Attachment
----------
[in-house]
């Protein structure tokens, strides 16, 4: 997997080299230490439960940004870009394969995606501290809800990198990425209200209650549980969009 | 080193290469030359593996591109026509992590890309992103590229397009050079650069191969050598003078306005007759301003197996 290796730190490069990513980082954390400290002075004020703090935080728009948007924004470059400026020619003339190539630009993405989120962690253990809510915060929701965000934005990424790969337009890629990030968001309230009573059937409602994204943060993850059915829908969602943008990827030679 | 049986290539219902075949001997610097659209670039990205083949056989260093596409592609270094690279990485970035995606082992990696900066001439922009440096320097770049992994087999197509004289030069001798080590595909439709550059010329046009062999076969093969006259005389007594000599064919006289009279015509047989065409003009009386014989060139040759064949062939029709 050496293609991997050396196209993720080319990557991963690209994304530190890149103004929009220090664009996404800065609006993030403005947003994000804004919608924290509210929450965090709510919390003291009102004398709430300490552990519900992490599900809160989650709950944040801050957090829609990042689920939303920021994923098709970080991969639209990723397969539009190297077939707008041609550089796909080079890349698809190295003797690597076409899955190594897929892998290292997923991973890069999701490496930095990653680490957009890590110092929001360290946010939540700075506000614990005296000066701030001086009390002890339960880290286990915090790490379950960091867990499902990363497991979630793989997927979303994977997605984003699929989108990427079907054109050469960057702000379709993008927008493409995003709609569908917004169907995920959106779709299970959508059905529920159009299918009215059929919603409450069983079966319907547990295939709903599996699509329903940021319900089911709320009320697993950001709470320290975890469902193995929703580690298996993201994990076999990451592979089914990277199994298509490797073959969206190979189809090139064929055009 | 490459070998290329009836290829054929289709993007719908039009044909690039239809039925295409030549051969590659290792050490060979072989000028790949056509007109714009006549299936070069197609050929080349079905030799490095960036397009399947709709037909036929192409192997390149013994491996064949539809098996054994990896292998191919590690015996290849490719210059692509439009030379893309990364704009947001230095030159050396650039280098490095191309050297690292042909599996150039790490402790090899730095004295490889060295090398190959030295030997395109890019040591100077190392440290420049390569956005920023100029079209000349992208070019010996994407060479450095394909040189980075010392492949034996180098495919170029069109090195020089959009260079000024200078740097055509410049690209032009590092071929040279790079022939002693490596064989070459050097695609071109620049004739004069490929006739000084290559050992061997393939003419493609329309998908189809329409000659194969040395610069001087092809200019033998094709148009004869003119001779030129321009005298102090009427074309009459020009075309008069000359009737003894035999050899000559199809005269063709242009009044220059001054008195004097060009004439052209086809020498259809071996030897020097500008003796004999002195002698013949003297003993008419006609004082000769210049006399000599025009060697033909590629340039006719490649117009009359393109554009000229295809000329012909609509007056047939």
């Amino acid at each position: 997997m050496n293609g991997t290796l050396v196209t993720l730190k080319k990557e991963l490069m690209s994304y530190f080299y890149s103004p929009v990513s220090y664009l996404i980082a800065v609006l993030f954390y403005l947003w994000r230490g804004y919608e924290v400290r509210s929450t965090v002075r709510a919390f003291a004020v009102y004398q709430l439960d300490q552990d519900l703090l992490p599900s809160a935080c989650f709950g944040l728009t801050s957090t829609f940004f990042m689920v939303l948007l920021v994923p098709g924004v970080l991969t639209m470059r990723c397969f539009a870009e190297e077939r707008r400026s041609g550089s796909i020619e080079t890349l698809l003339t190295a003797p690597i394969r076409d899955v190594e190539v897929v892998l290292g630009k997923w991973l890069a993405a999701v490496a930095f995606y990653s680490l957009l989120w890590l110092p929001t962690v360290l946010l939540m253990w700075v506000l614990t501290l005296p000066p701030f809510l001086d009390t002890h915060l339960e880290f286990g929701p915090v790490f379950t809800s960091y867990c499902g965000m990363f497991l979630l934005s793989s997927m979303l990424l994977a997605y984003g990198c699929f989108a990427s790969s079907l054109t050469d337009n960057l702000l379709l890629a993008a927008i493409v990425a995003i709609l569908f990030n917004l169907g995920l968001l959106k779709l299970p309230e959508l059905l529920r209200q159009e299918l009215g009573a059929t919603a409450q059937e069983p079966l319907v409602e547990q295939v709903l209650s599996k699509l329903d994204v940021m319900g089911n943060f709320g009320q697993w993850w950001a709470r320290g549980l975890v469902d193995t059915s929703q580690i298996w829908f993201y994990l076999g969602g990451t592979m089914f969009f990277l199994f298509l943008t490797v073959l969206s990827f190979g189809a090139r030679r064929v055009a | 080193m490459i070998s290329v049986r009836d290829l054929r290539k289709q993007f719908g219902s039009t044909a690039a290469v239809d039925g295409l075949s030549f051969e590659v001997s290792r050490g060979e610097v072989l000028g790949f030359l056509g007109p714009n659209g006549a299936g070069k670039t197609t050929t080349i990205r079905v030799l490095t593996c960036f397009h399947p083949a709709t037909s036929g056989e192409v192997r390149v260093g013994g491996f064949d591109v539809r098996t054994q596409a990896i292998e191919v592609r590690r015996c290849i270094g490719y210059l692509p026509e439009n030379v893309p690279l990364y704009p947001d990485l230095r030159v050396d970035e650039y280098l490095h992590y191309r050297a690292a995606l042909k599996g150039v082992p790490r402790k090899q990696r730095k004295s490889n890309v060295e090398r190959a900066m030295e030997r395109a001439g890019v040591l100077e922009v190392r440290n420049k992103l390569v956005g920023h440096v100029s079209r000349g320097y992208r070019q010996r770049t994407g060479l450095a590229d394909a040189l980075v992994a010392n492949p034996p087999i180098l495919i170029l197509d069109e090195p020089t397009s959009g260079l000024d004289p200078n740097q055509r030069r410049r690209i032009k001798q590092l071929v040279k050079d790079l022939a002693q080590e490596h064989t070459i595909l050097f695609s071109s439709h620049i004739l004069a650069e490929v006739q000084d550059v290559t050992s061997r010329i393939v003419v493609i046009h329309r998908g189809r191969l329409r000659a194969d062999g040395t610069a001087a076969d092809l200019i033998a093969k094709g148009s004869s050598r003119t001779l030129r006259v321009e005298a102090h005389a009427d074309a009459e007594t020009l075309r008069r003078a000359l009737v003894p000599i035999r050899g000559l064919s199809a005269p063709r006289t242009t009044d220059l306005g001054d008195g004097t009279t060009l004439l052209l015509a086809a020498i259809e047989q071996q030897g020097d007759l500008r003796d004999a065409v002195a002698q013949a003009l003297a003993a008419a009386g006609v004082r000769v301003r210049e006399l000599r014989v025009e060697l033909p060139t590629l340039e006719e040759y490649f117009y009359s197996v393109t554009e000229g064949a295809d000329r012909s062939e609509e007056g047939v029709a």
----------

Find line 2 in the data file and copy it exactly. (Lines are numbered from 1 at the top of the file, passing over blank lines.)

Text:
């Protein structure tokens, strides 16, 4: 997997080299230490439960940004870009394969995606501290809800990198990425209200209650549980969009 | 080193290469030359593996591109026509992590890309992103590229397009050079650069191969050598003078306005007759301003197996 290796730190490069990513980082954390400290002075004020703090935080728009948007924004470059400026020619003339190539630009993405989120962690253990809510915060929701965000934005990424790969337009890629990030968001309230009573059937409602994204943060993850059915829908969602943008990827030679 | 049986290539219902075949001997610097659209670039990205083949056989260093596409592609270094690279990485970035995606082992990696900066001439922009440096320097770049992994087999197509004289030069001798080590595909439709550059010329046009062999076969093969006259005389007594000599064919006289009279015509047989065409003009009386014989060139040759064949062939029709 050496293609991997050396196209993720080319990557991963690209994304530190890149103004929009220090664009996404800065609006993030403005947003994000804004919608924290509210929450965090709510919390003291009102004398709430300490552990519900992490599900809160989650709950944040801050957090829609990042689920939303920021994923098709970080991969639209990723397969539009190297077939707008041609550089796909080079890349698809190295003797690597076409899955190594897929892998290292997923991973890069999701490496930095990653680490957009890590110092929001360290946010939540700075506000614990005296000066701030001086009390002890339960880290286990915090790490379950960091867990499902990363497991979630793989997927979303994977997605984003699929989108990427079907054109050469960057702000379709993008927008493409995003709609569908917004169907995920959106779709299970959508059905529920159009299918009215059929919603409450069983079966319907547990295939709903599996699509329903940021319900089911709320009320697993950001709470320290975890469902193995929703580690298996993201994990076999990451592979089914990277199994298509490797073959969206190979189809090139064929055009 | 490459070998290329009836290829054929289709993007719908039009044909690039239809039925295409030549051969590659290792050490060979072989000028790949056509007109714009006549299936070069197609050929080349079905030799490095960036397009399947709709037909036929192409192997390149013994491996064949539809098996054994990896292998191919590690015996290849490719210059692509439009030379893309990364704009947001230095030159050396650039280098490095191309050297690292042909599996150039790490402790090899730095004295490889060295090398190959030295030997395109890019040591100077190392440290420049390569956005920023100029079209000349992208070019010996994407060479450095394909040189980075010392492949034996180098495919170029069109090195020089959009260079000024200078740097055509410049690209032009590092071929040279790079022939002693490596064989070459050097695609071109620049004739004069490929006739000084290559050992061997393939003419493609329309998908189809329409000659194969040395610069001087092809200019033998094709148009004869003119001779030129321009005298102090009427074309009459020009075309008069000359009737003894035999050899000559199809005269063709242009009044220059001054008195004097060009004439052209086809020498259809071996030897020097500008003796004999002195002698013949003297003993008419006609004082000769210049006399000599025009060697033909590629340039006719490649117009009359393109554009000229295809000329012909609509007056047939």